House: Taub. Loyalty issues in his personal life. Makes sense that they'd cross over into his professional one.

Foreman: I was hoping we can get a diagnosis before the witch hunt.

House: The patient's infection is an inherently less interesting puzzle than the stab wound to my back.

Taub: Fine. I told Foreman. Can we move on now? What about dengue?

Foreman: Patient isn't in enough pain.

House: No. I don't mean about dengue. I have no idea. Taub's only confessing because he wants us to focus on the patient.

Adams: I told Foreman.

Chase: I did.

House: The next person to confess is fired. Or Spartacus.

Foreman: For clarification, no one's getting fired. Who else has a pitch?

House: And then… there's Park. The only one who didn't confess. The same cowardice that makes someone unable to move out of mommy and daddy's home might also make someone a tattletale.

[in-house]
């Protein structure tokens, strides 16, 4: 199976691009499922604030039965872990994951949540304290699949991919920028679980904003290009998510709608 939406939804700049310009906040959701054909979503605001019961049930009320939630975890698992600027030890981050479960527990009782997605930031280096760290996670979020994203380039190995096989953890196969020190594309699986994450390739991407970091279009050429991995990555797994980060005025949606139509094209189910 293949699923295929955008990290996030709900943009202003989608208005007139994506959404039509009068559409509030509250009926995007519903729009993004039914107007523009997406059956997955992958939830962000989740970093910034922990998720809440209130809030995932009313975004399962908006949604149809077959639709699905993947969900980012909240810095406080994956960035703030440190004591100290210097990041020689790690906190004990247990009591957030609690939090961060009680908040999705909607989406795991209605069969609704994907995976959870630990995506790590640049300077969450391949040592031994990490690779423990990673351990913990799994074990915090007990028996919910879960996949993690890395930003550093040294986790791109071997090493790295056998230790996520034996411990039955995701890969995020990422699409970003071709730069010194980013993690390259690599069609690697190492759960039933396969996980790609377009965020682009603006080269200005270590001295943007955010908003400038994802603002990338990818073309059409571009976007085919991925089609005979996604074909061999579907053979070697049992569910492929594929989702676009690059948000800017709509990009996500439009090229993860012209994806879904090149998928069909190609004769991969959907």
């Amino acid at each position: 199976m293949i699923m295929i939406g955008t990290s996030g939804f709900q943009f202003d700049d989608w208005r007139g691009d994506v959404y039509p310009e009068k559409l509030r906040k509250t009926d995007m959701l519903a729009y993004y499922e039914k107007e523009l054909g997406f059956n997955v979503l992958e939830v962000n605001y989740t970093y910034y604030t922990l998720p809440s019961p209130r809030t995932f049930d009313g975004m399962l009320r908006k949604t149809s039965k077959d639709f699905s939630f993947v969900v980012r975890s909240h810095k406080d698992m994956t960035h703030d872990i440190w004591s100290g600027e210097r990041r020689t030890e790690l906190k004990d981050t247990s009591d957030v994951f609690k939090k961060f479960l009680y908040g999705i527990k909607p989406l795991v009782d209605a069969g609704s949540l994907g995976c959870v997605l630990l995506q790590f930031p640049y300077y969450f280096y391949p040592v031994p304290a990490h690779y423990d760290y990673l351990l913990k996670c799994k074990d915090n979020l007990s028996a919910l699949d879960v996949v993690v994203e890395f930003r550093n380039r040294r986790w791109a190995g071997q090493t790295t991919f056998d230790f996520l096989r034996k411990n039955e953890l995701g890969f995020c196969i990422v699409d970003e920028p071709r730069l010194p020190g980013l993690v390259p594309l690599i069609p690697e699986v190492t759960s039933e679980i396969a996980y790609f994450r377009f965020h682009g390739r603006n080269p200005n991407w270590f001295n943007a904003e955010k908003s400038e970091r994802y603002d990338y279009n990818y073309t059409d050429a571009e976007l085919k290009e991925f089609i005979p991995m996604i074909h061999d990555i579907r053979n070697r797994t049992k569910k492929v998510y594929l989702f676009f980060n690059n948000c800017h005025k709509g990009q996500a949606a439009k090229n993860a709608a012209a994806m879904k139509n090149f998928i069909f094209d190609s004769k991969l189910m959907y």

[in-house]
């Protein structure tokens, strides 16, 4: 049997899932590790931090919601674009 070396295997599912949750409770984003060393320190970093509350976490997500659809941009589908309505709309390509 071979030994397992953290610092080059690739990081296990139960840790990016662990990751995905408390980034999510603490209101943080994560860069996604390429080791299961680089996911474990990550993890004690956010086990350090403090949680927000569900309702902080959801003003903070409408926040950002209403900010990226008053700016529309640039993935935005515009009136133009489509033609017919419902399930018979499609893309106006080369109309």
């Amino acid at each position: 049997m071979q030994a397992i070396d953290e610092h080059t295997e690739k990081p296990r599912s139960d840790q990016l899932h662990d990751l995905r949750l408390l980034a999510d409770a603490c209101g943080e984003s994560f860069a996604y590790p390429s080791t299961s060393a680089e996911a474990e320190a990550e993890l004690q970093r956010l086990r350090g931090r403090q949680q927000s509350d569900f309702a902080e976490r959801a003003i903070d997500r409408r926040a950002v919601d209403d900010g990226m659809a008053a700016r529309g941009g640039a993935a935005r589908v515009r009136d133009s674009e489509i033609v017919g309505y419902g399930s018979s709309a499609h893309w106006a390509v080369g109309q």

Park: You threatened to fire the next person who—

House: And it's malaria.

Adams: No, it's not. The Army issues anti-malaria medication.

House: And has done for ten years. That's the equivalent of 5000 generations of the Afghan mosquito, anopheles gambiae. That's plenty long enough to develop a resistance. Anopheles, by the way, is Greek for "useless."

Foreman: Cover for intra-abdominal sepsis and treat with antimalarials.

[The entire team leaves the conference room]

House: (to Foreman) And was I also right that it was a stupid idea?

[Cut to Brant’s room. Taub is holding a small pill cup. Park stands at the bottom of the bed, and Hayes sits in a chair beside the bed]

Taub: We believe you have malaria. These pills—

Brant: I don't want any medication. My dad's file should have been here.

Hayes: Brant, I told you, I looked into it. There's just a delay.

Brant: I believe that's what the Army's saying. I don't believe it's true. If they're not going to keep their end of the bargain, neither am I.

[Cut to Taub and Park leaving Brant’s room]

Park: So we got groped for nothing. If he doesn't want to stay alive—

[Hayes calls out from behind them]

Hayes: Hold on. Is it too late to become his conservator? I know what I said before. Right now I don't care.